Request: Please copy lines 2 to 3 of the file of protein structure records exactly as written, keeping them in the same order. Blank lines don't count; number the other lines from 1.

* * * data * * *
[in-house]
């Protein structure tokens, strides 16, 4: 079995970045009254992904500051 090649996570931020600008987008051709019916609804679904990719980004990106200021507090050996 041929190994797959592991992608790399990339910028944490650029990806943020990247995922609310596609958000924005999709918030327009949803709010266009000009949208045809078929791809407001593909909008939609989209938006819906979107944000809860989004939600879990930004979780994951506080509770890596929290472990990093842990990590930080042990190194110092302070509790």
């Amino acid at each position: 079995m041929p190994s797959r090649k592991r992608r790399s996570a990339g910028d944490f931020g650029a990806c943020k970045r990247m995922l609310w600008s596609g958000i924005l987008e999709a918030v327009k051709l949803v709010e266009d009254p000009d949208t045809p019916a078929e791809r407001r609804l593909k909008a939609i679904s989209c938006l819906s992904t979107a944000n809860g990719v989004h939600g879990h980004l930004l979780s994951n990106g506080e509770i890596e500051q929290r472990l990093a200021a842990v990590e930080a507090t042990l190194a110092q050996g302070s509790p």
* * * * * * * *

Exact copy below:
């Protein structure tokens, strides 16, 4: 079995970045009254992904500051 090649996570931020600008987008051709019916609804679904990719980004990106200021507090050996 041929190994797959592991992608790399990339910028944490650029990806943020990247995922609310596609958000924005999709918030327009949803709010266009000009949208045809078929791809407001593909909008939609989209938006819906979107944000809860989004939600879990930004979780994951506080509770890596929290472990990093842990990590930080042990190194110092302070509790």
């Amino acid at each position: 079995m041929p190994s797959r090649k592991r992608r790399s996570a990339g910028d944490f931020g650029a990806c943020k970045r990247m995922l609310w600008s596609g958000i924005l987008e999709a918030v327009k051709l949803v709010e266009d009254p000009d949208t045809p019916a078929e791809r407001r609804l593909k909008a939609i679904s989209c938006l819906s992904t979107a944000n809860g990719v989004h939600g879990h980004l930004l979780s994951n990106g506080e509770i890596e500051q929290r472990l990093a200021a842990v990590e930080a507090t042990l190194a110092q050996g302070s509790p």